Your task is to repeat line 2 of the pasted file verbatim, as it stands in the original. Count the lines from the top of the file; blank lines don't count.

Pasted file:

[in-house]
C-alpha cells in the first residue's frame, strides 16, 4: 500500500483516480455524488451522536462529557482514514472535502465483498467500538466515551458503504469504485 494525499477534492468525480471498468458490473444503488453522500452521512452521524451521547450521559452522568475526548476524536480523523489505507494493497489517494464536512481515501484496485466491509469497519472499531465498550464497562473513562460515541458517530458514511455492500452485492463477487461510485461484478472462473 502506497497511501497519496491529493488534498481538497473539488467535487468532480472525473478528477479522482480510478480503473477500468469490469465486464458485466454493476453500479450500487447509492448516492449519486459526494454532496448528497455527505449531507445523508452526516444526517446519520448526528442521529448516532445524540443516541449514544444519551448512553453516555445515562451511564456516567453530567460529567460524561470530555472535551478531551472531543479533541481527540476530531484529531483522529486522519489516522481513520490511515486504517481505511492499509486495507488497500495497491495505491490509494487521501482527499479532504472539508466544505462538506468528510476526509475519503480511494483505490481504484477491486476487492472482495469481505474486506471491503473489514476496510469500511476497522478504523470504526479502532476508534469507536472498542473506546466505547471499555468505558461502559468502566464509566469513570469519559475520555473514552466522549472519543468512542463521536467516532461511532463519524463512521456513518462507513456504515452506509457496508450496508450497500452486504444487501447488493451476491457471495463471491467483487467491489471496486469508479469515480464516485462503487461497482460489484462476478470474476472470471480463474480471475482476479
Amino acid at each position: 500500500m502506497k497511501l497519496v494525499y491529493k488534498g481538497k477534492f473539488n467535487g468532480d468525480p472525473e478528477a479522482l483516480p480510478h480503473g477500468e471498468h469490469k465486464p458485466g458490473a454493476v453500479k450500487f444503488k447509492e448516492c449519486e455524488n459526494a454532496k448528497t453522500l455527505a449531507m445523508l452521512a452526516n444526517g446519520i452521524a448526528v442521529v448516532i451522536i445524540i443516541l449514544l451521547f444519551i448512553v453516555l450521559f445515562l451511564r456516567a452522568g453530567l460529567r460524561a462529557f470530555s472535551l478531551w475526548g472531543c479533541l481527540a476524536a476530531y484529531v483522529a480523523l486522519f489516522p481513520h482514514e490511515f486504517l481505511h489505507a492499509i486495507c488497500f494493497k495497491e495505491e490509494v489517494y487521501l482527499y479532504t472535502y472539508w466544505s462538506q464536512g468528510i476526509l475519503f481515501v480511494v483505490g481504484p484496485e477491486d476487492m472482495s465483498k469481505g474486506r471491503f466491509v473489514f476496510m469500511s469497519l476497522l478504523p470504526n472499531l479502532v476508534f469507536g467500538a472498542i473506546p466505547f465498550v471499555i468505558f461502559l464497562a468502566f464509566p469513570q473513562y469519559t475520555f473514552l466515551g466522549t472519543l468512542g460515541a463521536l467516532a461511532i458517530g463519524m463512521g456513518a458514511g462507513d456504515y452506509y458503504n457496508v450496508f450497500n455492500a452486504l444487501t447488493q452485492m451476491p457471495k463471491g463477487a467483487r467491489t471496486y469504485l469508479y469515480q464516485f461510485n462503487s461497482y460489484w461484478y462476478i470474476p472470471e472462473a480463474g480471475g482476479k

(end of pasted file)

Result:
C-alpha cells in the first residue's frame, strides 16, 4: 500500500483516480455524488451522536462529557482514514472535502465483498467500538466515551458503504469504485 494525499477534492468525480471498468458490473444503488453522500452521512452521524451521547450521559452522568475526548476524536480523523489505507494493497489517494464536512481515501484496485466491509469497519472499531465498550464497562473513562460515541458517530458514511455492500452485492463477487461510485461484478472462473 502506497497511501497519496491529493488534498481538497473539488467535487468532480472525473478528477479522482480510478480503473477500468469490469465486464458485466454493476453500479450500487447509492448516492449519486459526494454532496448528497455527505449531507445523508452526516444526517446519520448526528442521529448516532445524540443516541449514544444519551448512553453516555445515562451511564456516567453530567460529567460524561470530555472535551478531551472531543479533541481527540476530531484529531483522529486522519489516522481513520490511515486504517481505511492499509486495507488497500495497491495505491490509494487521501482527499479532504472539508466544505462538506468528510476526509475519503480511494483505490481504484477491486476487492472482495469481505474486506471491503473489514476496510469500511476497522478504523470504526479502532476508534469507536472498542473506546466505547471499555468505558461502559468502566464509566469513570469519559475520555473514552466522549472519543468512542463521536467516532461511532463519524463512521456513518462507513456504515452506509457496508450496508450497500452486504444487501447488493451476491457471495463471491467483487467491489471496486469508479469515480464516485462503487461497482460489484462476478470474476472470471480463474480471475482476479